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Darwin Correspondence Project

4.44 'Puck' cartoon 1

In March 1882, a month before Darwin’s death, an admiring image of him appeared in the American comic journal Puck. It was in a cartoon drawn by Joseph Keppler, Puck’s co-publisher, co-editor and chief cartoonist, titled Reason Against Unreason. In a beam of light descending from a dark sky, Darwin leads a phalanx of enlightened rationalists and freethinkers – Huxley, Haeckel and Tyndall, and behind them famous philosophers and scientists of earlier centuries. These thinkers representing ‘Reason’ dazzle and confound the clerical representatives of ‘Unreason’, who hide behind a great black umbrella inscribed ‘Bigotry Supernaturalism Fanaticism’. The unreasoning men include ranting preachers and a crouching zealot who clutches a ‘fetish’ – perhaps the Bible or a dogmatic work. Puck’s particular animosity towards Roman Catholicism is evident in the scene at bottom right, inserted as though on a sheet of paper: the Pope, a priest and a monk have trepanned the head of a disreputable plebeian, and are pouring ‘Superstition’ into it through a funnel. The scene at top left is the antithesis to this; we see three beautiful maidens, perhaps representing the Graces, who are bestowing divine gifts on a new-born child: ‘God made Man and Endowed him with Free Will, Memory and Understanding’.  

The device of the giant umbrella sheltering institutional religion is reminiscent of Our National Church, the satire designed in two versions by George Jacob Holyoake, which also featured Darwin, Huxley et al. as the adversaries of Popish superstitions and fanaticism. Keppler may well have seen an impression of the first version of this print, published in London c.1873. However, the representation of Darwin as an active enemy of religious obscurantism and tyranny is more characteristic of mainland European countries and of the United States than it is of Britain. Keppler’s Reason Against Unreason could be compared with (for example) André Gill’s caricature in La Lune Rousse of 1878, which showed Darwin as a circus animal jumping through paper hoops labelled ‘Credulité’ and ‘Ignorance’. 

Joseph Keppler was Austrian-born, and many of the other artists and writers employed by Puck – America’s first successful humorous magazine  – also came from Austria or Germany, as did its printers. In fact, Puck started in 1876 as a German-language publication, but was published in English from 1877 onwards, as a New York weekly magazine. (A German edition continued alongside for a time; Reason Against Unreason exists in a version with German captions.) Puck was notable for its liberalism and its daring attacks on political corruption, charlatanism and religious humbug in America. It had a large circulation and influence in the 1880s and 1890s, its success being largely attributable to its innovatory and lavish use of colour lithography, with several full-page illustrations in each issue. The co-editor of Puck, H.C. Bunner, in his introduction to an anthology of Keppler’s cartoons, claimed that the combination of cartooning with bold caricature was a German tradition, now introduced to America. Puck’s expressive house style is certainly very different from the staid manner of contemporary Punch political cartoonists like Tenniel. Yet Keppler’s drawings, with their rich combination of personal caricature, visionary symbolism and mock-heroic parody, often seem to be inspired by an earlier phase of English graphic satire  – the style of James Gillray in the late eighteenth and early nineteenth centuries.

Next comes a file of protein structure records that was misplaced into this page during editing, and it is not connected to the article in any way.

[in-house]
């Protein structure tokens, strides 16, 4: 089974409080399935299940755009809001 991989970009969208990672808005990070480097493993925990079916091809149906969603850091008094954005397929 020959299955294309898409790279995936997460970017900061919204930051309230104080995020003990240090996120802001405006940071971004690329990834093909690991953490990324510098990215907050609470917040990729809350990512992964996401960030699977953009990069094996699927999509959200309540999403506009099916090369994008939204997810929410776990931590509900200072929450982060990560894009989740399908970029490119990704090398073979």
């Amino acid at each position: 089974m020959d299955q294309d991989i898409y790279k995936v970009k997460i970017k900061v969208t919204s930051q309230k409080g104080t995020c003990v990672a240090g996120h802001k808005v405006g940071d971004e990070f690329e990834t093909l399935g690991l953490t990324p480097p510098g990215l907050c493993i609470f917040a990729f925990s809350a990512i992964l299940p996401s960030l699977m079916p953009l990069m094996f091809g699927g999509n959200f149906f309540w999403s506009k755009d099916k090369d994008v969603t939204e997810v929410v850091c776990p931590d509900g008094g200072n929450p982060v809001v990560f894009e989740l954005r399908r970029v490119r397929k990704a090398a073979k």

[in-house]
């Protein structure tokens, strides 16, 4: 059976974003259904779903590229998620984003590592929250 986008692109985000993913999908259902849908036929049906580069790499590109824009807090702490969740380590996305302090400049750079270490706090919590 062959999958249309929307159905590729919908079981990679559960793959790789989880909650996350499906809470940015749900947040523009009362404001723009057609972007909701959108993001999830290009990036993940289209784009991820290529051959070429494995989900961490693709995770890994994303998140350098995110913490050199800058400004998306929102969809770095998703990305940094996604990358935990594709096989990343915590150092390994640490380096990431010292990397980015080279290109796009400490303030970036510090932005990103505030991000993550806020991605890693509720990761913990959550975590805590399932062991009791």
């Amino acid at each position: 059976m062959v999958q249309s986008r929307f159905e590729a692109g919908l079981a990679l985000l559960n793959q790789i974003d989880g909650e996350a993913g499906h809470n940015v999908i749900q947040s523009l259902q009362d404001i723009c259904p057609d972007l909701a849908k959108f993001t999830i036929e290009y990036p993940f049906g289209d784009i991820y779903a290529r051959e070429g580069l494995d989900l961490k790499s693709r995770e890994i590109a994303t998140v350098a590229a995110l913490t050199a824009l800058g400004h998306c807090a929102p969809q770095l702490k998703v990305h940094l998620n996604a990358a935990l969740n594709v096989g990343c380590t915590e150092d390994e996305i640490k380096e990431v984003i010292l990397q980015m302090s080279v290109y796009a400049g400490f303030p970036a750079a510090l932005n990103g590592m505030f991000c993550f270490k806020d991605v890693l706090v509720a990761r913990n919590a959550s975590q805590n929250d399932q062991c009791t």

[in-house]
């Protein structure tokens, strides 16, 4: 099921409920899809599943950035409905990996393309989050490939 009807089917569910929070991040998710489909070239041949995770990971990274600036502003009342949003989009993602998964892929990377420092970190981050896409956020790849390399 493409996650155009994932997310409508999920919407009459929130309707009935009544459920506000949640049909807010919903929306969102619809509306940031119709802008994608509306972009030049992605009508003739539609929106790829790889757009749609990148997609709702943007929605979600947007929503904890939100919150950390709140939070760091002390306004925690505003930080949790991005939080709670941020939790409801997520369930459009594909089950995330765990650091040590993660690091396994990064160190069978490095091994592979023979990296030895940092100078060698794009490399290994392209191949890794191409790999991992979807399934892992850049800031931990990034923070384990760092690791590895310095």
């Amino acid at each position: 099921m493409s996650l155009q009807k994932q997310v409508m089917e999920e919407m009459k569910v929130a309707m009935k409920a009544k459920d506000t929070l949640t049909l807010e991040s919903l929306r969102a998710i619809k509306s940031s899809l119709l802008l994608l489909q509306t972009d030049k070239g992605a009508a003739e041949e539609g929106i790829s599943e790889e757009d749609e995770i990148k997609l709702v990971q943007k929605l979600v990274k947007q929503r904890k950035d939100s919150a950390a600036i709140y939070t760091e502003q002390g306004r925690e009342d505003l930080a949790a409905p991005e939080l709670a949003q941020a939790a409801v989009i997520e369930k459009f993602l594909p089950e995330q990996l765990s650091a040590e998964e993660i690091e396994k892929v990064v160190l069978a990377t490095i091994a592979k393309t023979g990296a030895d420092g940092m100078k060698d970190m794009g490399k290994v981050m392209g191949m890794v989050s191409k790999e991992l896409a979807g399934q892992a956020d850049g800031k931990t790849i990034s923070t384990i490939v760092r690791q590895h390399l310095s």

• physical location Prints and Photographs Division, Library of Congress, Washington DC. Other copies exist.
  • accession or collection number control no. 2012645621; reproduction no. LC-DIG-ppmsca-28456 

  • copyright holder Library of Congress, Washington DC 

  • originator of image Joseph Ferdinand Keppler (signed lower right ‘J. Keppler’) 

  • date of creation March 1882 

  • computer-readable date 1882-01-01 to 1882-03-07   

  • medium and material chromolithography  

  • references and bibliography Puck 11:261 (8 March 1882), centrefold. A Selection of Cartoons from Puck, by Joseph Keppler; with Text and Introduction by H.C. Bunner (New York: Keppler and Schwarzmann, 1893), pp.vi-vii, with biographical information on Keppler. Marion Harry Alexander Spielmann, article on ‘Caricature’ in Encyclopædia Britannica, 1911 ed., vol. 5, p. 335. Online information and catalogue of the Library of Congress. Michael Alexander Kahn and Richard Samuel West, What Fools These Mortals Be! The Story of Puck: America’s First and Most Influential Magazine of Color Political Cartoons (San Diego: IDW Publishing, 2014), pp. 11-15. 


 

 

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